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ISSUE
  Thursday
171
  April 8
2004
c o n t e n t s
 
 

Reviving Royal Sin: Strong Performances Bring 'The Duchess of Malfi' to Life

Utah Ballet Focuses on What's Best
Parker Played it Rite
 

Remember Thornton, Forget 'The Alamo
'

Take a Peep at 'The Girl Next Door'
 
 
 

 theArts
 
Utah Ballet Focuses On What’s Best  

by Marissa Mullen
 
Mark Harootian’s “Vishnu” represents the ele-ments of the Hindu holy trinity through ballet.
see malfi, page
 
 

s the end of the school year draws near, members of Utah Ballet are hard at work preparing for their final performance of the season. In the last days before opening night, the giddy, energetic University of Utah students practice fervently to ensure a great show that everyone will enjoy.

The show, which debuts today, is titled, “Focal Pointe” and features four diverse works in classical and contemporary ballet styles. Co-artistic directors Conrad Ludlow and Richard Wacko have created a well-rounded program that will display the talents of both the dancers and choreographers within the department. The performance will include two works by Ludlow, one by professor emeritus Bene Arnold and one by senior ballet student Mark Harootian.

Ludlow choreographed “Faust,” a classically based piece for eight dancers and a solo couple. It is the story of the legendary character Faust, who attempts to end his life when Mephistopheles (the devil) intervenes and promises to make Faust young again. His promise, however, is only a mere vision conjured up by Mephistopheles in order to obtain Faust’s immortal soul.

“Ice,” also choreographed by Ludlow, is a contemporary piece premiering on the program. It explores the depth of abstract shapes and movements, performed in a neoclassical style. Set to music by Philip Glass, the constant movement seems to represent the different elements of ice as it gradually changes into water.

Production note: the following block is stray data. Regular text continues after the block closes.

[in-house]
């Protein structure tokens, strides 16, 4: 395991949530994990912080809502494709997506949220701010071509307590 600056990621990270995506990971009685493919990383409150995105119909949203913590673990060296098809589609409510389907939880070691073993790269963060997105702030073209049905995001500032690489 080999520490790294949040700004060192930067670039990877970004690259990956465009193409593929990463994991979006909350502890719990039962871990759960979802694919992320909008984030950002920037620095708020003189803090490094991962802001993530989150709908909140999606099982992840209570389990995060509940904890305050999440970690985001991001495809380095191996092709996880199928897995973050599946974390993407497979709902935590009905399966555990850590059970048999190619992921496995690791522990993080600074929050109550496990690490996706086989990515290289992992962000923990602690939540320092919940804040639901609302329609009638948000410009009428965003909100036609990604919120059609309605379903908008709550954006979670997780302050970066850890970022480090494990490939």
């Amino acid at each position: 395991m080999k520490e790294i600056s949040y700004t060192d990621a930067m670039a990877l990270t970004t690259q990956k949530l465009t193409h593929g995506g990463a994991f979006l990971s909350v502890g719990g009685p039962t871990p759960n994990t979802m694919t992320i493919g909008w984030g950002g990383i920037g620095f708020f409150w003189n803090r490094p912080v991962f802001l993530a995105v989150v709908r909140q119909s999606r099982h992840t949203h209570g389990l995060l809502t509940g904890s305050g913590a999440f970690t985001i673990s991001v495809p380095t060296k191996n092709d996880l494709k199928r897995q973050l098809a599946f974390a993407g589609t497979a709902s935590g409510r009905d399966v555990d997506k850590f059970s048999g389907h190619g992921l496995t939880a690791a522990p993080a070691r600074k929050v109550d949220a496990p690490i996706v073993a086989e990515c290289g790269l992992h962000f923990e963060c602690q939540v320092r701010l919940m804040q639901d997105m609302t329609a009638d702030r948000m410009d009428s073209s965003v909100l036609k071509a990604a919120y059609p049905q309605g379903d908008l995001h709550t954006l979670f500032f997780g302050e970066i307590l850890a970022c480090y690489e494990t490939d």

“Cycle” is a rich, diverse piece with a long history. Arnold, a prominent ballet department retired faculty member, first premiered this work at Kingsbury Hall in 1968 as her thesis presentation. Filled with emotion and detail, the piece unfolds a story that is up to the spectator to interpret. “The programmatic context of ‘Cycle’ is developed through your own eyes and emotions. There is no correct interpretation, only your own,” Arnold said in a press release.

Senior Mark Harootian choreographed the final piece, “Vishnu.” This East Indian piece represents the holy Hindu trinity of Shiva, Brahma and Vishnu. A fun, energetic piece made for almost the entire company, “Vishnu” originally premiered in a recent Ballet Showcase production. Harootian has made changes to the work, which include a larger cast and longer duration. He is also the first undergraduate student to choreograph a piece for Utah Ballet.

Even though these young dancers hold extremely busy schedules, with endless rehearsals and classes to perfect their technique, they look fresh and happy to be performing at rehearsal. The hard work they have put into this performance shows, and it seems as if nothing can stop them now. The U’s resident ballet company is one of highly professional quality and is renowned across America on the collegiate level. Come see what the company is all about as its members zoom in and focus on their amazing skills.

“Focal Pointe” will be performed at Kingsbury Hall, April 8-10, at 7:30 p.m. with an additional 2 p.m. matinee on Saturday. The program runs 90 minutes. Tickets range from $5 to $12 and are available by calling (801) 581-7100.
marissa@red-mag.com

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